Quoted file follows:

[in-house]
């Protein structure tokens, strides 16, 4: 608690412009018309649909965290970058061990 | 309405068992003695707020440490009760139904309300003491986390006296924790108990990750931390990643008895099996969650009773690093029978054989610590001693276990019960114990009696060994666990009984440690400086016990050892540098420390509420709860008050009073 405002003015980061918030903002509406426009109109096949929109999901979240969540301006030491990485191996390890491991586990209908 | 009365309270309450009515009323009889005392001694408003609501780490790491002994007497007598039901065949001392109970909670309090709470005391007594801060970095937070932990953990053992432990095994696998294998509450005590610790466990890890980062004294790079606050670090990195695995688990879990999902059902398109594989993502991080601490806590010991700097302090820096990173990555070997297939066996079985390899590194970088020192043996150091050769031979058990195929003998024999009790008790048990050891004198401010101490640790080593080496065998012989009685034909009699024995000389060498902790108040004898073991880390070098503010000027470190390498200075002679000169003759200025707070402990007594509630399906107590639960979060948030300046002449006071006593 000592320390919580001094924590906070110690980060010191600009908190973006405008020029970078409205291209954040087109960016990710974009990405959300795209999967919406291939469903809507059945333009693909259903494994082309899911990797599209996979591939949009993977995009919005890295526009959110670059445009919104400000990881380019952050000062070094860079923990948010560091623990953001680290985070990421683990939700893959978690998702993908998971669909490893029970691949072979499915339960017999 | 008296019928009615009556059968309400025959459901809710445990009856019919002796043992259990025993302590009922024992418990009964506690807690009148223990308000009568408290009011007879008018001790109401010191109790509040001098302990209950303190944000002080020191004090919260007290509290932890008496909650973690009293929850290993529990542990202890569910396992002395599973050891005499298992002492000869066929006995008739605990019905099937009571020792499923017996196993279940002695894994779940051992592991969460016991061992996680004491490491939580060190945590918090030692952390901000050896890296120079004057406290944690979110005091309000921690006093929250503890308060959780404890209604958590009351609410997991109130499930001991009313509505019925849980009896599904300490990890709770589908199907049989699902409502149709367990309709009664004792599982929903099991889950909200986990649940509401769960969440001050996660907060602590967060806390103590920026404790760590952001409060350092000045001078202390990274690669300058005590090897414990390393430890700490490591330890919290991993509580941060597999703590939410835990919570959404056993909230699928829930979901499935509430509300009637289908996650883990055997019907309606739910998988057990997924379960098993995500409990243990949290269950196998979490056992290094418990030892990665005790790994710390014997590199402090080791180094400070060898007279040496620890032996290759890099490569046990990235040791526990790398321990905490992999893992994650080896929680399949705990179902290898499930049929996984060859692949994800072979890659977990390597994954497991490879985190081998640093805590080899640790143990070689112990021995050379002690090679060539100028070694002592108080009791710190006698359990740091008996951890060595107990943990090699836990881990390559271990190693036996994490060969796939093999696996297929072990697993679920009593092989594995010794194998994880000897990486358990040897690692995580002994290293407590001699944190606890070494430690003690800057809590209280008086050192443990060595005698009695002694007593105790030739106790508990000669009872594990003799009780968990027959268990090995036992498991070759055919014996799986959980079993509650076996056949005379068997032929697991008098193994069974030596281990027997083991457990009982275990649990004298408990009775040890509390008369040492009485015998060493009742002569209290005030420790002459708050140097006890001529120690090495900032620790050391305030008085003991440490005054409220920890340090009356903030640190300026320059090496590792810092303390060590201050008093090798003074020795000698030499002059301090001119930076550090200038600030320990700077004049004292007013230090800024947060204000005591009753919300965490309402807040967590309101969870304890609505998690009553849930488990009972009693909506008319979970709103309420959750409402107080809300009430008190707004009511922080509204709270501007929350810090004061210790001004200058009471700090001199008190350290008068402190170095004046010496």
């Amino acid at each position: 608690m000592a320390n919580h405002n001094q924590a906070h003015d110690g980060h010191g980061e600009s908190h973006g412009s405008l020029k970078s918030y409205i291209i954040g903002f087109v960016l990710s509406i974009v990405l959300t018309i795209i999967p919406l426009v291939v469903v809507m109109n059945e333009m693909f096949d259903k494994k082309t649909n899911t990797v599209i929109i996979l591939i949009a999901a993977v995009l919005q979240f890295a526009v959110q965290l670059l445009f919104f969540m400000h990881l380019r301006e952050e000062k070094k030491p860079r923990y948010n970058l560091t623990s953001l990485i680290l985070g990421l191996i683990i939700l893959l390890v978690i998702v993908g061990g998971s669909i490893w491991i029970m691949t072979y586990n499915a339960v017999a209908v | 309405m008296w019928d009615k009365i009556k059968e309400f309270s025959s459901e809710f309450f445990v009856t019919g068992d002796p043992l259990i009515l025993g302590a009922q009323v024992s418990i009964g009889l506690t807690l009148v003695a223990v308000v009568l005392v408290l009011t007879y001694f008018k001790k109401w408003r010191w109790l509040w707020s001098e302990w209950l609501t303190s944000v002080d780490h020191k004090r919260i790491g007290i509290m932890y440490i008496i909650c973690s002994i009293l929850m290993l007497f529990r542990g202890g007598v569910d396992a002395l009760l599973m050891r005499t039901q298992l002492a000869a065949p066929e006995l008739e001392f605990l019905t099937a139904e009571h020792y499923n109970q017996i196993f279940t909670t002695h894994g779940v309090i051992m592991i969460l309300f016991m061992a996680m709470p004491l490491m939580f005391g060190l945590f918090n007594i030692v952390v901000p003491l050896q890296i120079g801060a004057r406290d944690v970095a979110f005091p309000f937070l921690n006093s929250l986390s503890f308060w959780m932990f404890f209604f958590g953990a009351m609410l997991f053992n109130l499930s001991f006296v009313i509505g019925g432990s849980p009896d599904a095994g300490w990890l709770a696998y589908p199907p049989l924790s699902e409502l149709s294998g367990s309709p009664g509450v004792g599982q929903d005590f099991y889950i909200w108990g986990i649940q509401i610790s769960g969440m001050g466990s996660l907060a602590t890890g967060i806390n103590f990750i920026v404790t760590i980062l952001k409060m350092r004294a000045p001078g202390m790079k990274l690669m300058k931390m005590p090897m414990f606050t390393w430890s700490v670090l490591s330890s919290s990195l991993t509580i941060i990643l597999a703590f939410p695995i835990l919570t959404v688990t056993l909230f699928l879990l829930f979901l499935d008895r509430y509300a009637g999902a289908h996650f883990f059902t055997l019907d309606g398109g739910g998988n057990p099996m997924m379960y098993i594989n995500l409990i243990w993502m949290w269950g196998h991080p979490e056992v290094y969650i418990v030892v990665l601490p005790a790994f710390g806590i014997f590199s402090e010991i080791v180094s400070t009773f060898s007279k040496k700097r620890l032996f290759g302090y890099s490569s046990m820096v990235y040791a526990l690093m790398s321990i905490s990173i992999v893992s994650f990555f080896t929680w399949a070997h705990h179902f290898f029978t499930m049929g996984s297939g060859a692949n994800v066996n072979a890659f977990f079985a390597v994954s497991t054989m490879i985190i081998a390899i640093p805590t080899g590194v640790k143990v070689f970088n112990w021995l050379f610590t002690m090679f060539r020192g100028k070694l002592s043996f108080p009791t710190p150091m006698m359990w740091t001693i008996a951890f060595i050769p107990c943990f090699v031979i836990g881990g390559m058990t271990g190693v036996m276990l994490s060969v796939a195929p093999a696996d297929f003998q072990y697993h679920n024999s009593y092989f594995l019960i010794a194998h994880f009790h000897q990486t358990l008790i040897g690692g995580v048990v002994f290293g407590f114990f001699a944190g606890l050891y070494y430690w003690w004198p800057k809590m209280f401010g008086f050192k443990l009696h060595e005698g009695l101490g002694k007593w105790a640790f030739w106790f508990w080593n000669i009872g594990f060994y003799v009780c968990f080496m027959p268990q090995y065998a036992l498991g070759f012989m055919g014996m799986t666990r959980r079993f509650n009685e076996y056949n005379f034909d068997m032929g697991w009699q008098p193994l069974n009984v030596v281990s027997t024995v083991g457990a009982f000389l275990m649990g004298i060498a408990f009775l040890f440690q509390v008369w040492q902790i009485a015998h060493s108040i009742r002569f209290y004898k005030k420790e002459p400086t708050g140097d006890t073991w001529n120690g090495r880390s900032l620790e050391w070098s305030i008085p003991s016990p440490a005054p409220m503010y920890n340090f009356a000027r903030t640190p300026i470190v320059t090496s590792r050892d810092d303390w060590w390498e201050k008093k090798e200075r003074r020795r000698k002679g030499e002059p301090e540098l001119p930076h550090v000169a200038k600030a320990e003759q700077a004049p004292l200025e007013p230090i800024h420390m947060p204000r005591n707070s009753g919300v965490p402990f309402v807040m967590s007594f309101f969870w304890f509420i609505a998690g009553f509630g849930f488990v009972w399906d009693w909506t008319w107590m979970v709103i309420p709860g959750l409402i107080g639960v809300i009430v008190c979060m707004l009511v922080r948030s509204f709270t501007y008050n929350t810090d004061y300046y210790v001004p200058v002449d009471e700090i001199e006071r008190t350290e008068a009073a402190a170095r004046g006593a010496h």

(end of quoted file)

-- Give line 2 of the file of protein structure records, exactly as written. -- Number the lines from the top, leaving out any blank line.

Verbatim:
């Protein structure tokens, strides 16, 4: 608690412009018309649909965290970058061990 | 309405068992003695707020440490009760139904309300003491986390006296924790108990990750931390990643008895099996969650009773690093029978054989610590001693276990019960114990009696060994666990009984440690400086016990050892540098420390509420709860008050009073 405002003015980061918030903002509406426009109109096949929109999901979240969540301006030491990485191996390890491991586990209908 | 009365309270309450009515009323009889005392001694408003609501780490790491002994007497007598039901065949001392109970909670309090709470005391007594801060970095937070932990953990053992432990095994696998294998509450005590610790466990890890980062004294790079606050670090990195695995688990879990999902059902398109594989993502991080601490806590010991700097302090820096990173990555070997297939066996079985390899590194970088020192043996150091050769031979058990195929003998024999009790008790048990050891004198401010101490640790080593080496065998012989009685034909009699024995000389060498902790108040004898073991880390070098503010000027470190390498200075002679000169003759200025707070402990007594509630399906107590639960979060948030300046002449006071006593 000592320390919580001094924590906070110690980060010191600009908190973006405008020029970078409205291209954040087109960016990710974009990405959300795209999967919406291939469903809507059945333009693909259903494994082309899911990797599209996979591939949009993977995009919005890295526009959110670059445009919104400000990881380019952050000062070094860079923990948010560091623990953001680290985070990421683990939700893959978690998702993908998971669909490893029970691949072979499915339960017999 | 008296019928009615009556059968309400025959459901809710445990009856019919002796043992259990025993302590009922024992418990009964506690807690009148223990308000009568408290009011007879008018001790109401010191109790509040001098302990209950303190944000002080020191004090919260007290509290932890008496909650973690009293929850290993529990542990202890569910396992002395599973050891005499298992002492000869066929006995008739605990019905099937009571020792499923017996196993279940002695894994779940051992592991969460016991061992996680004491490491939580060190945590918090030692952390901000050896890296120079004057406290944690979110005091309000921690006093929250503890308060959780404890209604958590009351609410997991109130499930001991009313509505019925849980009896599904300490990890709770589908199907049989699902409502149709367990309709009664004792599982929903099991889950909200986990649940509401769960969440001050996660907060602590967060806390103590920026404790760590952001409060350092000045001078202390990274690669300058005590090897414990390393430890700490490591330890919290991993509580941060597999703590939410835990919570959404056993909230699928829930979901499935509430509300009637289908996650883990055997019907309606739910998988057990997924379960098993995500409990243990949290269950196998979490056992290094418990030892990665005790790994710390014997590199402090080791180094400070060898007279040496620890032996290759890099490569046990990235040791526990790398321990905490992999893992994650080896929680399949705990179902290898499930049929996984060859692949994800072979890659977990390597994954497991490879985190081998640093805590080899640790143990070689112990021995050379002690090679060539100028070694002592108080009791710190006698359990740091008996951890060595107990943990090699836990881990390559271990190693036996994490060969796939093999696996297929072990697993679920009593092989594995010794194998994880000897990486358990040897690692995580002994290293407590001699944190606890070494430690003690800057809590209280008086050192443990060595005698009695002694007593105790030739106790508990000669009872594990003799009780968990027959268990090995036992498991070759055919014996799986959980079993509650076996056949005379068997032929697991008098193994069974030596281990027997083991457990009982275990649990004298408990009775040890509390008369040492009485015998060493009742002569209290005030420790002459708050140097006890001529120690090495900032620790050391305030008085003991440490005054409220920890340090009356903030640190300026320059090496590792810092303390060590201050008093090798003074020795000698030499002059301090001119930076550090200038600030320990700077004049004292007013230090800024947060204000005591009753919300965490309402807040967590309101969870304890609505998690009553849930488990009972009693909506008319979970709103309420959750409402107080809300009430008190707004009511922080509204709270501007929350810090004061210790001004200058009471700090001199008190350290008068402190170095004046010496």